Giving a Zoom presentation about Wintering in the Wilderness on the shortest day of the year and the first day of winter felt quite appropriate to me. I had the opportunity to reflect on the year that my husband, Dave, and I spent a whole year in the Boundary Waters Canoe Area Wilderness in an effort to help the Campaign to Save the Boundary Waters call attention to the threat posed by sulfide-ore copper mining being proposed upstream from the BWCAW. That's 366 days (it was a leap year) of camping and traveling under our own power in the 1.1 million acre Wilderness Area. During that year, we traveled roughly 2,000 miles by canoe and ski with three amazing sled dogs, visiting about 500 lakes, rivers, and streams throughout the year. Although it was 5 years ago, I still find myself regularly comparing the present moment to what we were doing on the same day or time of year back then.
As the fall season progressed into winter, we learned to slow down. For all of our previous expeditions, we had to keep moving because we had a destination in mind. A Year in the Wilderness was different— it was about bearing witness to this place we were trying to save and sharing it with as many people as possible by posting photos on social media, writing blog posts, recording a podcast, making a short documentary film, etc. So, the point was not to get somewhere as quickly as we were physically able, but instead to truly experience the BWCAW.
Waiting for freeze-up tried our patience. The holidays highlighted for us the fact that there were no material things that we missed from the outside world. Instead, what we sorely missed were family and friends. Acknowledging certain holidays helped us reconnect. Even though we were physically apart, just knowing we were cooking the same sort of meal and upholding some traditions made us feel as if we were home, celebrating with family and friends.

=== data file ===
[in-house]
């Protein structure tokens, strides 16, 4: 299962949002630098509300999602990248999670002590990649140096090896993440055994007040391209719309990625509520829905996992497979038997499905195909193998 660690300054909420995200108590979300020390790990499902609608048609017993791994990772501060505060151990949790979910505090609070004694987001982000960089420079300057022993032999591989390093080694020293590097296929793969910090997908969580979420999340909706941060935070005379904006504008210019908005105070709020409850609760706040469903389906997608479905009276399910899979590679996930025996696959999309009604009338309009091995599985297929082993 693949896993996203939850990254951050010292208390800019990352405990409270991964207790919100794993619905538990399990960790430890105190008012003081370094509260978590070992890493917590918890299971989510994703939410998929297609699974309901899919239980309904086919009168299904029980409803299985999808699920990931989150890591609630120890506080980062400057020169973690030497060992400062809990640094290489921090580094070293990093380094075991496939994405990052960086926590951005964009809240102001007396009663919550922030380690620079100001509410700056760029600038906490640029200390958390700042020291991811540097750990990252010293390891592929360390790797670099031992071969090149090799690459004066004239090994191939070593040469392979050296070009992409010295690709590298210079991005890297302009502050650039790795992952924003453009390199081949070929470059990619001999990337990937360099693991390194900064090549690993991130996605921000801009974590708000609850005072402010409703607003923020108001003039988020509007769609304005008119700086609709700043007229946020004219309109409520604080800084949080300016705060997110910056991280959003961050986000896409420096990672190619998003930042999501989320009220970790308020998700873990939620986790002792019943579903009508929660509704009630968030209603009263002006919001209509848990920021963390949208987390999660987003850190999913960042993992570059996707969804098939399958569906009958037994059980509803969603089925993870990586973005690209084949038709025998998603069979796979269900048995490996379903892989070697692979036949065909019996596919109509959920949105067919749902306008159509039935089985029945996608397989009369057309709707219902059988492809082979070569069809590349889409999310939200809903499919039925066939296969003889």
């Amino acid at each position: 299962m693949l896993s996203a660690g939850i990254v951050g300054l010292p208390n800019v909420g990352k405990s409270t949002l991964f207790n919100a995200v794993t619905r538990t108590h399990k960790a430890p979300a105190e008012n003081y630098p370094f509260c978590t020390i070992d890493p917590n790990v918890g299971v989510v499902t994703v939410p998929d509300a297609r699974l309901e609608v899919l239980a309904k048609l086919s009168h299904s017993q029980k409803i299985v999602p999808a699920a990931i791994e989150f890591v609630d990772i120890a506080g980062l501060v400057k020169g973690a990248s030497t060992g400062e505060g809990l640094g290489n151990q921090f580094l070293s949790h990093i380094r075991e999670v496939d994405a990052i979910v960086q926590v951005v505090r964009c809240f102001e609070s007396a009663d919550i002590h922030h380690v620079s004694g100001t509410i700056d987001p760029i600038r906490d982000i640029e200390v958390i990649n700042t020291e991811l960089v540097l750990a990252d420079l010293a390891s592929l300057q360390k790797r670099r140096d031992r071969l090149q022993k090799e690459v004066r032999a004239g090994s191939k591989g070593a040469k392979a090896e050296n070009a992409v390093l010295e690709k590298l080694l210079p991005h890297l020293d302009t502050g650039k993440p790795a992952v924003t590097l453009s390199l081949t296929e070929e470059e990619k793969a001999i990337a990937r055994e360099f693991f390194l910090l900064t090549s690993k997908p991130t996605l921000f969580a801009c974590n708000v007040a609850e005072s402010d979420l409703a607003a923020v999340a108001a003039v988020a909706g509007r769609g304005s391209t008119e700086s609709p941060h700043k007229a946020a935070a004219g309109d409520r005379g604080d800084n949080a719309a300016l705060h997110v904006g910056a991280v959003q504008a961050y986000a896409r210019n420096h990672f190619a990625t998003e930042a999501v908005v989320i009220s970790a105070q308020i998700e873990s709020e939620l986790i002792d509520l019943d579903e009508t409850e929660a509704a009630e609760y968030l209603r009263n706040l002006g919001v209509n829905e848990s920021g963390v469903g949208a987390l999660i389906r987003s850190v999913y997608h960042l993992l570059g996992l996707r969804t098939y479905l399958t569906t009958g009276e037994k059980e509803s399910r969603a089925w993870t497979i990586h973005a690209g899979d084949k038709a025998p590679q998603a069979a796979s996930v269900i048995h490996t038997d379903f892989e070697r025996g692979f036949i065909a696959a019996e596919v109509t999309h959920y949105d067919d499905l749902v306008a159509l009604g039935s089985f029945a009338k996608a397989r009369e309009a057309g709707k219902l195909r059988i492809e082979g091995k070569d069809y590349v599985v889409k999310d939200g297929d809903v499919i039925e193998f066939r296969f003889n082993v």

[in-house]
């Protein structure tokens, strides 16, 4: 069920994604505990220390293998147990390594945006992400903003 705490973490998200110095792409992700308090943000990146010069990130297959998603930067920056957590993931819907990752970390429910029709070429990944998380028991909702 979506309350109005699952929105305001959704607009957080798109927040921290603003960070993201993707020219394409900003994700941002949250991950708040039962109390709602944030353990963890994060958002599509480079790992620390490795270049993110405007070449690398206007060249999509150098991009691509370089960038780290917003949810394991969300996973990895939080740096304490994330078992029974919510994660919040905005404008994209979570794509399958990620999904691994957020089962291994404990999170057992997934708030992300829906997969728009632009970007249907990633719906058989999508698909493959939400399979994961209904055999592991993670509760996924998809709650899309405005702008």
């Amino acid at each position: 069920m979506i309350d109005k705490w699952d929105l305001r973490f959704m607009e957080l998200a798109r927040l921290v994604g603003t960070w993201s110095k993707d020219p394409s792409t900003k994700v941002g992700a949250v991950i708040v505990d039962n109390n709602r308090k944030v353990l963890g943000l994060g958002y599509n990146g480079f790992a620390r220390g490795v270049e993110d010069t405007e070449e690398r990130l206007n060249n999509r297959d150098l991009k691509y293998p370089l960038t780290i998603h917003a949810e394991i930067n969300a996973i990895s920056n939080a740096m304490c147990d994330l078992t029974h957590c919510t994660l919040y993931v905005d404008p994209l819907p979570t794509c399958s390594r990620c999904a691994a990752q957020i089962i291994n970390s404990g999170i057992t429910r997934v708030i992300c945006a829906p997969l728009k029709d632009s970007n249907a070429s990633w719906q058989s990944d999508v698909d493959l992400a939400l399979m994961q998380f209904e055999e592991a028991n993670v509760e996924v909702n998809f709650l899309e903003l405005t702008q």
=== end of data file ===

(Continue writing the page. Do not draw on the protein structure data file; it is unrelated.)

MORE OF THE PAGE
We added three canine teammates shortly after New Years. Our friend, Frank Moe, dogsledded in to drop off Acorn, Tina, and Tank. Traveling and camping with them added much variety and joy to our days. The new year also brought with it a flood of visitors who trekked in to say hi and drop off some tasty treats. People arrived by foot, snowshoe, ski, and dogsled, helping to make the rest of the winter fly by.
One lesson that I actually didn’t share during the Zoom (but wished I had) was the way in which people have come together to share their unique talents to support this cause. That is, in a nutshell, what Dave and I did— we knew how to paddle, camp, dogsled, and document a journey, so we did just that during A Year in the Wilderness. There are so many who have contributed by using their talents for this cause— writing songs, running for the BWCAW, biking for the BWCAW, writing letters to the editor, you name it, people are doing it. Please keep it up and consider lending your talent, whatever it may be, to this cause.
The light is now returning, both literally and in terms of our efforts to protect the BWCAW. With the change of administration comes a chance for real progress in gaining permanent protection for the Boundary Waters from sulfide-ore copper mining.